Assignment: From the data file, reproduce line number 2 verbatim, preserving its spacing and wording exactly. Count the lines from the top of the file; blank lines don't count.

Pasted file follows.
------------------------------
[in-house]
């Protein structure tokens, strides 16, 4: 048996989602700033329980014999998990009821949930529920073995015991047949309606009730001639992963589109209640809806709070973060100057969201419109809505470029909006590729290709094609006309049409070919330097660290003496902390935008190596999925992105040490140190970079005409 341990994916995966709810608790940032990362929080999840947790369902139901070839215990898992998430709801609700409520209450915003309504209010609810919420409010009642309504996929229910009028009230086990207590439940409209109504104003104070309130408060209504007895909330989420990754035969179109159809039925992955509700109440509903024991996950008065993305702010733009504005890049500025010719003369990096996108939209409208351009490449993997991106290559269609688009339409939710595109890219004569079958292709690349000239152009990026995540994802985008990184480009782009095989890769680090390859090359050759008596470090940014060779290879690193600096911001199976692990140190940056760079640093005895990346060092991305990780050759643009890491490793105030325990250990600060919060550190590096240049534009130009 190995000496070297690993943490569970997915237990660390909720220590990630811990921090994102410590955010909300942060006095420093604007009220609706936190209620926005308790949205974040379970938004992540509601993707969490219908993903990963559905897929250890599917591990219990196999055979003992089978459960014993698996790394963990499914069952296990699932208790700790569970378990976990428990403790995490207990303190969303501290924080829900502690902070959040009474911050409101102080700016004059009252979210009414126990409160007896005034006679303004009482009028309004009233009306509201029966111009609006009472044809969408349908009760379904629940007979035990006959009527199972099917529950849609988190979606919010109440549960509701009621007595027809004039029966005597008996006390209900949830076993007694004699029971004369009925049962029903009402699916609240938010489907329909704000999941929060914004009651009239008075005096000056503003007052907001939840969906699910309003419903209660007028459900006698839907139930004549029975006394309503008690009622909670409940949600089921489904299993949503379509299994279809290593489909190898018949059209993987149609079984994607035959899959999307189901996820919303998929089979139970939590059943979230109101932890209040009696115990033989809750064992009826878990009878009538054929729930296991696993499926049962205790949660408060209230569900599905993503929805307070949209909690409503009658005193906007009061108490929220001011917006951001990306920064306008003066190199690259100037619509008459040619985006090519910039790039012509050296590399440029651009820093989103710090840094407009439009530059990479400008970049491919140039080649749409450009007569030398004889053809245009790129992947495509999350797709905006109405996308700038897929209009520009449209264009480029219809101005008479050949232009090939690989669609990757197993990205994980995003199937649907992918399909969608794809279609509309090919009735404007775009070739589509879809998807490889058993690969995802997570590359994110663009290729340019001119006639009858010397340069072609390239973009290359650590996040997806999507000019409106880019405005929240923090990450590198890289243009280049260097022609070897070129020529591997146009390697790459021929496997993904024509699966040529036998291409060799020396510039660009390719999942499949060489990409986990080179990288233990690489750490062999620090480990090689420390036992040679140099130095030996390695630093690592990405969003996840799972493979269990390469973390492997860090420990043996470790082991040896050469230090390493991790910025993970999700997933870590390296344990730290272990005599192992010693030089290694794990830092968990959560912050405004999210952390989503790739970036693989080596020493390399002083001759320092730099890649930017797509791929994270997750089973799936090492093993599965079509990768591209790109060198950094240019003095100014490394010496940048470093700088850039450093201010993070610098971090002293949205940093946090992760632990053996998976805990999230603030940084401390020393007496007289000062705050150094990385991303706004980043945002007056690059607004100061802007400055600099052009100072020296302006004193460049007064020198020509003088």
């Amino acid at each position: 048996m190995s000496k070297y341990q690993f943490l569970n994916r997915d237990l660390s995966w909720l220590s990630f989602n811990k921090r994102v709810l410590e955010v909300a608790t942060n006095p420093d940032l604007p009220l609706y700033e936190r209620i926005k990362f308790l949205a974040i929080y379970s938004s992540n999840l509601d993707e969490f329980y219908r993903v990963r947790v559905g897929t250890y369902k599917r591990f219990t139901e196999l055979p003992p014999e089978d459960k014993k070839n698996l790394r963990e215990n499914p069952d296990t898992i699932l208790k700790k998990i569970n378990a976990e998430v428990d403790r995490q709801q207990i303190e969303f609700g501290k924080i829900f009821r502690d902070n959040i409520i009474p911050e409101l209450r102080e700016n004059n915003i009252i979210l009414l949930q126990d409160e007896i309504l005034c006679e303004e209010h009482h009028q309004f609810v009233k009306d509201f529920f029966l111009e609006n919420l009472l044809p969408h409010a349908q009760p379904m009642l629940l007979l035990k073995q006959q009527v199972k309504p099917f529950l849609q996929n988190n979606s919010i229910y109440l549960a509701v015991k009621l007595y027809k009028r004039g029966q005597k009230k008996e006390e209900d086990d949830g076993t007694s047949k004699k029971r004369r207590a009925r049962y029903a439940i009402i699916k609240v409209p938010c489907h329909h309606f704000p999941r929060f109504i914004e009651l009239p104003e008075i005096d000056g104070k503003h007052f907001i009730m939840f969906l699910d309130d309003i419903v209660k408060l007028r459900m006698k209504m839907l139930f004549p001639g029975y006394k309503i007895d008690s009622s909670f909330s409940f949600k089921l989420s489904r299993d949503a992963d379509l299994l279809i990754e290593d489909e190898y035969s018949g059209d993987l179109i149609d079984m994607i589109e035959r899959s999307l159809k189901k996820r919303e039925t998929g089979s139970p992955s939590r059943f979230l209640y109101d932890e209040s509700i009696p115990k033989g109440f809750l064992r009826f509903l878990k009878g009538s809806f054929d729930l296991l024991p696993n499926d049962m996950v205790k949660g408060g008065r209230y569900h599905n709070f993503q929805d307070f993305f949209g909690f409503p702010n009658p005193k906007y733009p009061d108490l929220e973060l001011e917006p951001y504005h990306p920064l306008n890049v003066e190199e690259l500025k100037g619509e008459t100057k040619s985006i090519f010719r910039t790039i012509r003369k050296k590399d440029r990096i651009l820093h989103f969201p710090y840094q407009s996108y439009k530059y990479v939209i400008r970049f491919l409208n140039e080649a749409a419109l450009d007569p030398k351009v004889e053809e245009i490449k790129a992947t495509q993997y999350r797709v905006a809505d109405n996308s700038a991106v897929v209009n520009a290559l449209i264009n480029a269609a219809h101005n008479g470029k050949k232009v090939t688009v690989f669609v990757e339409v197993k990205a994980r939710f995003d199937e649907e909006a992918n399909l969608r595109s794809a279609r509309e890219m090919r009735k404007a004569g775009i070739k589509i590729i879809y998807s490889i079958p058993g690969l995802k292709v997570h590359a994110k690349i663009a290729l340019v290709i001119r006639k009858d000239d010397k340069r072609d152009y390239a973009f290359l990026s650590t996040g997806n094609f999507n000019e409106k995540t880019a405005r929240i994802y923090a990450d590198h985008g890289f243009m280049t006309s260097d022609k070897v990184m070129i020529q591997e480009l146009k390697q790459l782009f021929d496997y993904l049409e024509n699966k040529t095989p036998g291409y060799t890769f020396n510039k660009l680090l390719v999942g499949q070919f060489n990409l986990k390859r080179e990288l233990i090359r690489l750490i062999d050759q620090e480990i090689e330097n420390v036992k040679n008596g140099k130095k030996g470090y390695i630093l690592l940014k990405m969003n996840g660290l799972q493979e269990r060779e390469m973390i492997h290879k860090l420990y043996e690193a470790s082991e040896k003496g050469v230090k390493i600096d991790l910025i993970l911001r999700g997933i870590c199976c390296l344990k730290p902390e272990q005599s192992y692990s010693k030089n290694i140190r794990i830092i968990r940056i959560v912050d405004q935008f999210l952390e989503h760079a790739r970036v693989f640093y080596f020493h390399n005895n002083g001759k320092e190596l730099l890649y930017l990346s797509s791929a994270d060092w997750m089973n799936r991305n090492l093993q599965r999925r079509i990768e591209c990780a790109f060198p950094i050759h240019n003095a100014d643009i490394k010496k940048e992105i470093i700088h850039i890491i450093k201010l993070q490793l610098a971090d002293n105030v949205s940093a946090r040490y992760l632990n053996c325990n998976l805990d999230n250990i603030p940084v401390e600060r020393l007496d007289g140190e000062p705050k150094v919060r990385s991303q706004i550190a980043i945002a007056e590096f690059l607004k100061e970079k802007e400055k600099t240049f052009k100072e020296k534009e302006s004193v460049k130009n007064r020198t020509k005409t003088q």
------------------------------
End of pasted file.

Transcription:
């Protein structure tokens, strides 16, 4: 048996989602700033329980014999998990009821949930529920073995015991047949309606009730001639992963589109209640809806709070973060100057969201419109809505470029909006590729290709094609006309049409070919330097660290003496902390935008190596999925992105040490140190970079005409 341990994916995966709810608790940032990362929080999840947790369902139901070839215990898992998430709801609700409520209450915003309504209010609810919420409010009642309504996929229910009028009230086990207590439940409209109504104003104070309130408060209504007895909330989420990754035969179109159809039925992955509700109440509903024991996950008065993305702010733009504005890049500025010719003369990096996108939209409208351009490449993997991106290559269609688009339409939710595109890219004569079958292709690349000239152009990026995540994802985008990184480009782009095989890769680090390859090359050759008596470090940014060779290879690193600096911001199976692990140190940056760079640093005895990346060092991305990780050759643009890491490793105030325990250990600060919060550190590096240049534009130009 190995000496070297690993943490569970997915237990660390909720220590990630811990921090994102410590955010909300942060006095420093604007009220609706936190209620926005308790949205974040379970938004992540509601993707969490219908993903990963559905897929250890599917591990219990196999055979003992089978459960014993698996790394963990499914069952296990699932208790700790569970378990976990428990403790995490207990303190969303501290924080829900502690902070959040009474911050409101102080700016004059009252979210009414126990409160007896005034006679303004009482009028309004009233009306509201029966111009609006009472044809969408349908009760379904629940007979035990006959009527199972099917529950849609988190979606919010109440549960509701009621007595027809004039029966005597008996006390209900949830076993007694004699029971004369009925049962029903009402699916609240938010489907329909704000999941929060914004009651009239008075005096000056503003007052907001939840969906699910309003419903209660007028459900006698839907139930004549029975006394309503008690009622909670409940949600089921489904299993949503379509299994279809290593489909190898018949059209993987149609079984994607035959899959999307189901996820919303998929089979139970939590059943979230109101932890209040009696115990033989809750064992009826878990009878009538054929729930296991696993499926049962205790949660408060209230569900599905993503929805307070949209909690409503009658005193906007009061108490929220001011917006951001990306920064306008003066190199690259100037619509008459040619985006090519910039790039012509050296590399440029651009820093989103710090840094407009439009530059990479400008970049491919140039080649749409450009007569030398004889053809245009790129992947495509999350797709905006109405996308700038897929209009520009449209264009480029219809101005008479050949232009090939690989669609990757197993990205994980995003199937649907992918399909969608794809279609509309090919009735404007775009070739589509879809998807490889058993690969995802997570590359994110663009290729340019001119006639009858010397340069072609390239973009290359650590996040997806999507000019409106880019405005929240923090990450590198890289243009280049260097022609070897070129020529591997146009390697790459021929496997993904024509699966040529036998291409060799020396510039660009390719999942499949060489990409986990080179990288233990690489750490062999620090480990090689420390036992040679140099130095030996390695630093690592990405969003996840799972493979269990390469973390492997860090420990043996470790082991040896050469230090390493991790910025993970999700997933870590390296344990730290272990005599192992010693030089290694794990830092968990959560912050405004999210952390989503790739970036693989080596020493390399002083001759320092730099890649930017797509791929994270997750089973799936090492093993599965079509990768591209790109060198950094240019003095100014490394010496940048470093700088850039450093201010993070610098971090002293949205940093946090992760632990053996998976805990999230603030940084401390020393007496007289000062705050150094990385991303706004980043945002007056690059607004100061802007400055600099052009100072020296302006004193460049007064020198020509003088």